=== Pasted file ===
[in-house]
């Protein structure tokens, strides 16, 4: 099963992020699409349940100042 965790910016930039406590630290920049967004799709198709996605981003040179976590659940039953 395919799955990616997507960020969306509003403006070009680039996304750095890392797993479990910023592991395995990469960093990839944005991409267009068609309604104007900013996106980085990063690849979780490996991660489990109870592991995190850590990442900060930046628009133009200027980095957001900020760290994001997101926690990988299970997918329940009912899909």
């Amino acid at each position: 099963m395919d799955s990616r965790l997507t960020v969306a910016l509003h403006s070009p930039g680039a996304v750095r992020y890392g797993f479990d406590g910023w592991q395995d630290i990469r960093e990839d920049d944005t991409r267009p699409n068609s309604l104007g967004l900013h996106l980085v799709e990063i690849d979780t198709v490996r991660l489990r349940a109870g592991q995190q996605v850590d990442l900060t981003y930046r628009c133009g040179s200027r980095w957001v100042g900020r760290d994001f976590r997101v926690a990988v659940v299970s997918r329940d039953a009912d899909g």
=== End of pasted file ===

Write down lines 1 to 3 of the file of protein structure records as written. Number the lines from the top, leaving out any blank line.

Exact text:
[in-house]
């Protein structure tokens, strides 16, 4: 099963992020699409349940100042 965790910016930039406590630290920049967004799709198709996605981003040179976590659940039953 395919799955990616997507960020969306509003403006070009680039996304750095890392797993479990910023592991395995990469960093990839944005991409267009068609309604104007900013996106980085990063690849979780490996991660489990109870592991995190850590990442900060930046628009133009200027980095957001900020760290994001997101926690990988299970997918329940009912899909």
């Amino acid at each position: 099963m395919d799955s990616r965790l997507t960020v969306a910016l509003h403006s070009p930039g680039a996304v750095r992020y890392g797993f479990d406590g910023w592991q395995d630290i990469r960093e990839d920049d944005t991409r267009p699409n068609s309604l104007g967004l900013h996106l980085v799709e990063i690849d979780t198709v490996r991660l489990r349940a109870g592991q995190q996605v850590d990442l900060t981003y930046r628009c133009g040179s200027r980095w957001v100042g900020r760290d994001f976590r997101v926690a990988v659940v299970s997918r329940d039953a009912d899909g």